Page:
Liz Truss, who appears to be the front-runner to replace Johnson, told supporters earlier this month: “Our fields should be filled. [with] our fantastic products. [They] shouldn’t be full of solar panels and I’ll change the rules. I will change the rules to make sure we use our high-value farmland for farming.”
To make matters worse, her main rival for the leadership of the Conservative Party, Rishi Sunak, wrote a pro article Daily Telegraph in which he said: “On my watch we are not going to lose parts of our best farmland to solar farms. Instead, we should make sure that solar panels are installed on commercial buildings, sheds and properties.
This overheated campaign rhetoric earned some backlash in the British press. Carbon Brief says Sean O’Neill, chief reporter for Timeshe wrote that the pair “exhibit stunning ignorance” and “pander to the whiners in their tiny electorate”. IN Daily TelegraphThe paper’s chief City columnist Ben Marlow wrote: “Britain’s culture wars have reached such epically absurd proportions that even the sun is now the enemy.”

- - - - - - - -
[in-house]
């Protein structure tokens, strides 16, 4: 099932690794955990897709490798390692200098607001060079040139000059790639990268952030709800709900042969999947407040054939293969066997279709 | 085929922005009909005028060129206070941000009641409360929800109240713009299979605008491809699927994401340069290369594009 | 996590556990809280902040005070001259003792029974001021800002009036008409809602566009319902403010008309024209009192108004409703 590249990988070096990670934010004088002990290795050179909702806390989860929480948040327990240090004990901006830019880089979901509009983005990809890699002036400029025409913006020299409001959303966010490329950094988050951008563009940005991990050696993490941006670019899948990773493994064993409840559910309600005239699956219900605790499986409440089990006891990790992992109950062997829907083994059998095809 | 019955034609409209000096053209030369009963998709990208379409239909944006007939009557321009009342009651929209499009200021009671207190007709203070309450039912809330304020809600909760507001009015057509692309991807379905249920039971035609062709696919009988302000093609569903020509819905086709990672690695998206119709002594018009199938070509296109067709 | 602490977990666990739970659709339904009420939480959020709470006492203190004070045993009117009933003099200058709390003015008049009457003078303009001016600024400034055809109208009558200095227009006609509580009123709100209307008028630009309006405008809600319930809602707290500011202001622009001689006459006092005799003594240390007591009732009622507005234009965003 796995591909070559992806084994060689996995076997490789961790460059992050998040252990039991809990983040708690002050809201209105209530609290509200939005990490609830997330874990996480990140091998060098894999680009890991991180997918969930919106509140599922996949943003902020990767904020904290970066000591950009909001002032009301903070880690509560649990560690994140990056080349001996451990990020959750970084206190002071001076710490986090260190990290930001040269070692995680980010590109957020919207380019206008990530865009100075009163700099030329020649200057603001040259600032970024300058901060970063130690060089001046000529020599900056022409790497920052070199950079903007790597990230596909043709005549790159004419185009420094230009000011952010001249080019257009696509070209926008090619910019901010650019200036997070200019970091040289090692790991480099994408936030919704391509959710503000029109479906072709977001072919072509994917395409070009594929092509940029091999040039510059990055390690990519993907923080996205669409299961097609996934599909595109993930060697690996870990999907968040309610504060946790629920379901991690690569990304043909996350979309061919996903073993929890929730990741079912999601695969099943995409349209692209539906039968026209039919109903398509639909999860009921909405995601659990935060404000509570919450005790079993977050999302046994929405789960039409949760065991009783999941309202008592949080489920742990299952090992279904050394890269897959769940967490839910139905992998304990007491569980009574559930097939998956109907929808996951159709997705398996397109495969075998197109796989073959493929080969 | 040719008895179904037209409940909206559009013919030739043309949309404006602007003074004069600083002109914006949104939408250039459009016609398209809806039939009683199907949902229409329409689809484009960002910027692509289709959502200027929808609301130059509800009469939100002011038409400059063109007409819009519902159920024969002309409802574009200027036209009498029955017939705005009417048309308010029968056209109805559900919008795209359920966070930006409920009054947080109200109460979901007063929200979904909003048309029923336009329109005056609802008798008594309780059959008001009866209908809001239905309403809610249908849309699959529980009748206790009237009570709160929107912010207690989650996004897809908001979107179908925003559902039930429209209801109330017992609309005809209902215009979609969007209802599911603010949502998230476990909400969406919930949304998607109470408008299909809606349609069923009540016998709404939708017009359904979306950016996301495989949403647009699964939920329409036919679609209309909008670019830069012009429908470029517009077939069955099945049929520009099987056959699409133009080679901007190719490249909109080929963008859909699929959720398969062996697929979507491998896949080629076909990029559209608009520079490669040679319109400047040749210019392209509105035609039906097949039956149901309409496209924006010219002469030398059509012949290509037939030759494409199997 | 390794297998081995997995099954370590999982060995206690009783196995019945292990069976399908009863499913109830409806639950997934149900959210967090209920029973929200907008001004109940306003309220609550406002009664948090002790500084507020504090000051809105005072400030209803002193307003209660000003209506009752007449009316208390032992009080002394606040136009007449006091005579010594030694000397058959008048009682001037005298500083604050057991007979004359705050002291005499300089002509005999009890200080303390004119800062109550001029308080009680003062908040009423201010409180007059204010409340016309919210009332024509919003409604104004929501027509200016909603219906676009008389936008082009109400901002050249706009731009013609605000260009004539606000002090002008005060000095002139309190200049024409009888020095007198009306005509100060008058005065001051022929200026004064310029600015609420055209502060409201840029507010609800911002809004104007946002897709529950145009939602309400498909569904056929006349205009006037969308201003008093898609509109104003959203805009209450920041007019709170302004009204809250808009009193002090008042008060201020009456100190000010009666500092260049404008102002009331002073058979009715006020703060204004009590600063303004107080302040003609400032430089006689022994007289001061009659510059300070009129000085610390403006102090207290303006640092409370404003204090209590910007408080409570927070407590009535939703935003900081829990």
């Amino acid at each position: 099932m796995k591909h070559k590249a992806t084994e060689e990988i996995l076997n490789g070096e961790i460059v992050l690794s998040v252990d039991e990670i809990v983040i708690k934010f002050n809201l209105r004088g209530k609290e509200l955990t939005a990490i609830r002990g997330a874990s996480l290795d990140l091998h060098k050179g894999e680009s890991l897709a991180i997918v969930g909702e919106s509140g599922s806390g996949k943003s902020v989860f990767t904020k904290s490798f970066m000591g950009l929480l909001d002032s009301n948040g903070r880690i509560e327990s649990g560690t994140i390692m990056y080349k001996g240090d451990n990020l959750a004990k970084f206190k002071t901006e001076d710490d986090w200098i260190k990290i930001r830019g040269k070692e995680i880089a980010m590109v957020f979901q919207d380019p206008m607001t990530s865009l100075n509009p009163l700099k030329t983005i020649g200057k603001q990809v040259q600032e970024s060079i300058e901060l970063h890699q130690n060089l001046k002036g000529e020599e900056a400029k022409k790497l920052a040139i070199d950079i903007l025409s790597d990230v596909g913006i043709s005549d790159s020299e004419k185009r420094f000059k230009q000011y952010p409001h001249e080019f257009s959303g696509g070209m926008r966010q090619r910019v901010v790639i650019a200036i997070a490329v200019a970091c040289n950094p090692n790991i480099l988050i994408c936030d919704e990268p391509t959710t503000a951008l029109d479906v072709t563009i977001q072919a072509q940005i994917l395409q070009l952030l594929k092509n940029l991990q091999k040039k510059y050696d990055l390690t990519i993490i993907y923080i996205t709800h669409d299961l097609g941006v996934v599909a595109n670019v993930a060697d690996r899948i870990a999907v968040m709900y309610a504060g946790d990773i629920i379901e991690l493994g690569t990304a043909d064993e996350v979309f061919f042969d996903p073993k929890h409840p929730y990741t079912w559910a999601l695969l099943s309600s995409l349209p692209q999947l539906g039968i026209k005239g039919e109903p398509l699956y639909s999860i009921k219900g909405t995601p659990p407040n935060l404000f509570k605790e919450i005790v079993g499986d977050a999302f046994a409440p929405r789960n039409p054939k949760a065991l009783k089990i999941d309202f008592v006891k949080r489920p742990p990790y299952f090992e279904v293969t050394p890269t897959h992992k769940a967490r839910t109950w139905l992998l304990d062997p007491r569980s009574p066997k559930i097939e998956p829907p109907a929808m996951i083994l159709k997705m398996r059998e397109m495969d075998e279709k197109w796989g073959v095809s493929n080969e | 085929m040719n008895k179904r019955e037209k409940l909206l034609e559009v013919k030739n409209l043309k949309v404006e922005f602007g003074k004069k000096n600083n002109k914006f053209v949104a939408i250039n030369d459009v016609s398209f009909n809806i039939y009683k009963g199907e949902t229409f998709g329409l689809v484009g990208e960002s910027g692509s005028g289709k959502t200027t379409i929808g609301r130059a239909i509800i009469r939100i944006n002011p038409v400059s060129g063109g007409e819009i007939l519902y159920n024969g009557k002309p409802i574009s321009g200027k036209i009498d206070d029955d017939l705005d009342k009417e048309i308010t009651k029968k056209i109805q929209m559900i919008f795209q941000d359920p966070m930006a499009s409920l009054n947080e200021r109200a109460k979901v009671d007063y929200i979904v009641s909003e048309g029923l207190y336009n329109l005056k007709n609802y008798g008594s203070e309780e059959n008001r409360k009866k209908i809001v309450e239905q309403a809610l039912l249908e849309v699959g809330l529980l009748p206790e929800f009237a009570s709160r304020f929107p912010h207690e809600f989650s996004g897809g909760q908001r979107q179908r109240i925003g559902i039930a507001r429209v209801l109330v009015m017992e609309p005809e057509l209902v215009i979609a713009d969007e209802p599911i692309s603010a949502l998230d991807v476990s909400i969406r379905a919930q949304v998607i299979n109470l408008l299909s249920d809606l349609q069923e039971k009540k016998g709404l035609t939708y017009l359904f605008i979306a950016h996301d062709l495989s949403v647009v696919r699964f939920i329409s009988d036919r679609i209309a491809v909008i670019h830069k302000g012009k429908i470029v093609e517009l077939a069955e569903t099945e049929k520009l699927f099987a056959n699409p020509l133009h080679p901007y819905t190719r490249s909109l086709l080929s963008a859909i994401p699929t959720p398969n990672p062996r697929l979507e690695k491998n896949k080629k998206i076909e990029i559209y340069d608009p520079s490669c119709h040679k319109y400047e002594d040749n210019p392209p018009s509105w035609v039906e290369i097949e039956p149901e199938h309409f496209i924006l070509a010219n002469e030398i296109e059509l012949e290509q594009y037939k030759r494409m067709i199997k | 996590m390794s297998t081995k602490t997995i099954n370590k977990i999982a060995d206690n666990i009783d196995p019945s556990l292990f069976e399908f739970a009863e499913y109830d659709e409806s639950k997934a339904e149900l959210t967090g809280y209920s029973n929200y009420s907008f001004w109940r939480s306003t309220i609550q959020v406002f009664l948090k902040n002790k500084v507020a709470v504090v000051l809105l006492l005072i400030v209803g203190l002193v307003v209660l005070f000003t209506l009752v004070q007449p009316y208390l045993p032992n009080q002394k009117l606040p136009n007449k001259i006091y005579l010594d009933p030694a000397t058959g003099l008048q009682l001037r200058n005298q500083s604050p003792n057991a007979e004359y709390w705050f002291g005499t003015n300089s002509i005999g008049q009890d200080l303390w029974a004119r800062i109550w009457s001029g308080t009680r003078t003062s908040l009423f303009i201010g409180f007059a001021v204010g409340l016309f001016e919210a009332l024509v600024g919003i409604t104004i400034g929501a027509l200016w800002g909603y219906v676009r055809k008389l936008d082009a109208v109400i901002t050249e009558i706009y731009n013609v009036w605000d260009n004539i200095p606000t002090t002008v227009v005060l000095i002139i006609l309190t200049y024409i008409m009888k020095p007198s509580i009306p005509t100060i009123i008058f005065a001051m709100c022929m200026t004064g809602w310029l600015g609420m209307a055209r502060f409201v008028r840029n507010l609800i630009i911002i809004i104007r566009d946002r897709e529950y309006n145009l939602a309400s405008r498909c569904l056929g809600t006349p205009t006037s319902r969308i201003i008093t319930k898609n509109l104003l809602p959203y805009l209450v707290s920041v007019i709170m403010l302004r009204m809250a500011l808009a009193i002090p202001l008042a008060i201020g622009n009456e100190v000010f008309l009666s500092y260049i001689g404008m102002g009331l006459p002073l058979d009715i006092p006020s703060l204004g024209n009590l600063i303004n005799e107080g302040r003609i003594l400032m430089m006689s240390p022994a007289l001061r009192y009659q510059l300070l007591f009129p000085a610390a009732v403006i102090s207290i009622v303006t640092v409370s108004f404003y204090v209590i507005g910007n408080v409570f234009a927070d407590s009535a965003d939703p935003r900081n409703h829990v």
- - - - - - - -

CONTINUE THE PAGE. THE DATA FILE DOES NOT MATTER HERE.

This line of attack on solar energy appears to be a theme among Conservative politicians in the UK, even though the latest figures show that 73% of Conservative voters support the expansion of solar energy.
According to Solar Energy UK, approximately 6 acres of land are needed for every megawatt (MW) of energy produced. The UK currently has about 14 MW of installed ground-based solar capacity, covering about 230 square km today. This is just under 0.1% of all land in the UK.